Elio Delgado Legon

Havana street. Photo: Alejando Arce

HAVANA TIMES — Nobody should be surprised about the fact that today, the current US president is using an excuse so as to take US-Cuba relations back to what they were during the Cold War. There is no longer any doubt that all of the fuss created around the alleged sonic attacks on US diplomats, was part of a CIA plan, which the Cuban-American mafia had requested in order to reverse the advances made during the last stages of Barack Obama’s government.

They have created the perfect situation so that the current president of the Empire, who is completely oblivious to Cuban reality and to what a president of a country that wants to be a world leader should be, can take ridiculous measures, which have most likely been asked for by people in Miami, to reduce US-Cuba relations to the bare minimum.

Accusing Cuba of carrying out this attack, or of not having stopped those who did, doesn’t make any sense. Who would benefit from this situation? To be precise, those who have tried to stop relations improving between both countries at all costs, because they have made a great business out of the Cuba-US dispute and the counter-revolution.

If the aforementioned sonic attacks were true and not a CIA invention, both Cuban and US investigators would have been able to interview those affected and the doctors who diagnosed them. If the investigation hasn’t been allowed to move forward, it’s because of the US fear that the lies about these events will be discovered.

The latest news to surface is that agents Fox Mulder and Dana Scully have taken charge of investigating this case. When they arrived at Jose Marti airport in Havana, both stated the same thing, one in English and the other in Spanish: “The truth is out there.” Therefore, we can agree that this is where they should be investigating and uncovering the truth.

The US holds every record in the art of excuse-making. In the 19th century, while Cubans were fighting for their independence from Spain, governments in the north did everything they could to stop Cuban revolutionaries from preparing expeditions to go and free their country. They tried to buy Cuba on more than one occasion from Spain, without success; but when the Cuban people had almost won the war, they fell back on the excuse of the explosion of the Maine battleship in Havana’s port to declare war on Spain, which was already exhausted and beaten. And they took over Cuba, Puerto Rico and the Phillipines in this way. A sound business deal, Trump would say today.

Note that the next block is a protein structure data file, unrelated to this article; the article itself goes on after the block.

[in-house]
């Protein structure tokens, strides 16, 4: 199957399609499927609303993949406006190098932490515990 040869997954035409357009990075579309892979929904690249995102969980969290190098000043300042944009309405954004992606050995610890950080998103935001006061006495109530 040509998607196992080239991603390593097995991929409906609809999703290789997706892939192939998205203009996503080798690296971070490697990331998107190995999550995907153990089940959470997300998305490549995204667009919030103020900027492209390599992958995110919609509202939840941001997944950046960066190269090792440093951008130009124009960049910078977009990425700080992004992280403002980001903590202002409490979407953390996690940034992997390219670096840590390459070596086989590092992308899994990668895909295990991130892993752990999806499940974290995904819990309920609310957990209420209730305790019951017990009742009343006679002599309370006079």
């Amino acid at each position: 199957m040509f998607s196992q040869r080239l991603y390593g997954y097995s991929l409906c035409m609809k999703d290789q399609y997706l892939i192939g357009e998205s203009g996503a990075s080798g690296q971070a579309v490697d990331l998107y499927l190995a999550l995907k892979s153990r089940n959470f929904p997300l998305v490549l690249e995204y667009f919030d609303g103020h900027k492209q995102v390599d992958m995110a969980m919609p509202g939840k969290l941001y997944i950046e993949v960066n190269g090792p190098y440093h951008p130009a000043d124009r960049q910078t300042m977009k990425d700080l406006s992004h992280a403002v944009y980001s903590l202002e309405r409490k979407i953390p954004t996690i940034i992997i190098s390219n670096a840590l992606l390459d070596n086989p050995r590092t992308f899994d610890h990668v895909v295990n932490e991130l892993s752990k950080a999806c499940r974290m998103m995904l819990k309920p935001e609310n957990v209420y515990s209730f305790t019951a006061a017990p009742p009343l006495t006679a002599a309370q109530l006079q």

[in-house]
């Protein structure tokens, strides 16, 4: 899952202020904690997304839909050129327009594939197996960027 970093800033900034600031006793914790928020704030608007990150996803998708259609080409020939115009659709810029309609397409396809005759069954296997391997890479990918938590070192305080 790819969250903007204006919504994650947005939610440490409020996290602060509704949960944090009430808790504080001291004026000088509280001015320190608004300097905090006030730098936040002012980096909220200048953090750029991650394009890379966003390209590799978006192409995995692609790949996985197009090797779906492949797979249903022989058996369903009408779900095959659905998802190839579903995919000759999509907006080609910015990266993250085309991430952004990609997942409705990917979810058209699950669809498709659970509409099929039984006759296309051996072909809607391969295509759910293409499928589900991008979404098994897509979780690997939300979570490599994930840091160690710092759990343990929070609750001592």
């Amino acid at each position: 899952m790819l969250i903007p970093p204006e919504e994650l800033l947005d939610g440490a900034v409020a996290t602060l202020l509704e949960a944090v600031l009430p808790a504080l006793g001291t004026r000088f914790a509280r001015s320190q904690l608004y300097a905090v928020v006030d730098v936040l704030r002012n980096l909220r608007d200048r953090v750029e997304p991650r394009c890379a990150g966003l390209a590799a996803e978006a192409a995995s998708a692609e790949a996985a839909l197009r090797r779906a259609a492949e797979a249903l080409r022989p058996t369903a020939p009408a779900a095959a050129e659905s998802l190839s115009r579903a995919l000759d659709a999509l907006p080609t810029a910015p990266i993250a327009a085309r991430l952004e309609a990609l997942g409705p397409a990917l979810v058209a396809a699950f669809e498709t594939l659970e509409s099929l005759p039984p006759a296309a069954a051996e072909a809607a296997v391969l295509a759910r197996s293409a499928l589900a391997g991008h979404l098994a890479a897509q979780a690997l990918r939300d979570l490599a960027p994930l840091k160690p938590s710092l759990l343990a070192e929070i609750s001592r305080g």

In the art of winning wars after others have put in the bloodshed, the Second World War came, where they intervened after the Soviet Union had put German armies in retreat, costing them 20 million fatalities. But the truth is, they didn’t intervene to overthrow Germany, which had already been defeated, but rather to stop the Soviet Union from gaining more ground and taking Berlin, which led to the city and country being divided.

In the art of pretexts, let’s remember the Golf of Tonkin incident, which was also fabricated, in order to kick off the cruel and bloody Vietnam War, where they had to leave defeated. More recently, we can mention the excuse, which had also been invented, to invade Iraq, and the Twin Towers attack, which could have been prevented and they didn’t so it would justify their invasion of Afghanistan.

More recently yet, with the aim to change the regime in Syria because it didn’t please them or Israel, they armed and supported terrorism in this country, even supplying chemical weapons, and they have tried to blame the Syrian government of these chemical attacks against their own people, a completely absurd idea, so as to have another excuse which would allow them to attack the Syrian army and also towns, where hundreds of civilians have perished.

I could have given many more examples, but I think that these are enough to illustrate that excuses throughout history have been a means for US foreign policy.

Elio Delgado Legon

Elio Delgado-Legon: I am a Cuban who has lived for 80 years, therefore I know full well how life was before the revolution, having experienced it directly and indirectly. As a result, it hurts me to read so many aspersions cast upon a government that fights tooth and nail to provide us a better life. If it hasn’t fully been able to do so, this is because of the many obstacles that have been put in its way.

55 thoughts on “Excuses in US Foreign Policy

  • That depends how the Cubans will react after the Castro brothers are gone, Joseph. They may follow the examples of the Filipinos that ended the Marco dictatorship in 1985 or the Russian people’s response to an attempted coup by hardline Communists in 1989. That means massive protests on the streets, but you know your people better than I do.

  • Thanks, Joseph, I enjoyed conversing with you.

  • Vote for change and mobilize those of similar sentiments. If only Cubans could….who knows?

  • Regime change is the only answer. Sadly, I don’t see it on our lifetimes. What’s needed is too far from what Cubans can even dream.

  • I wish you good health Hans.

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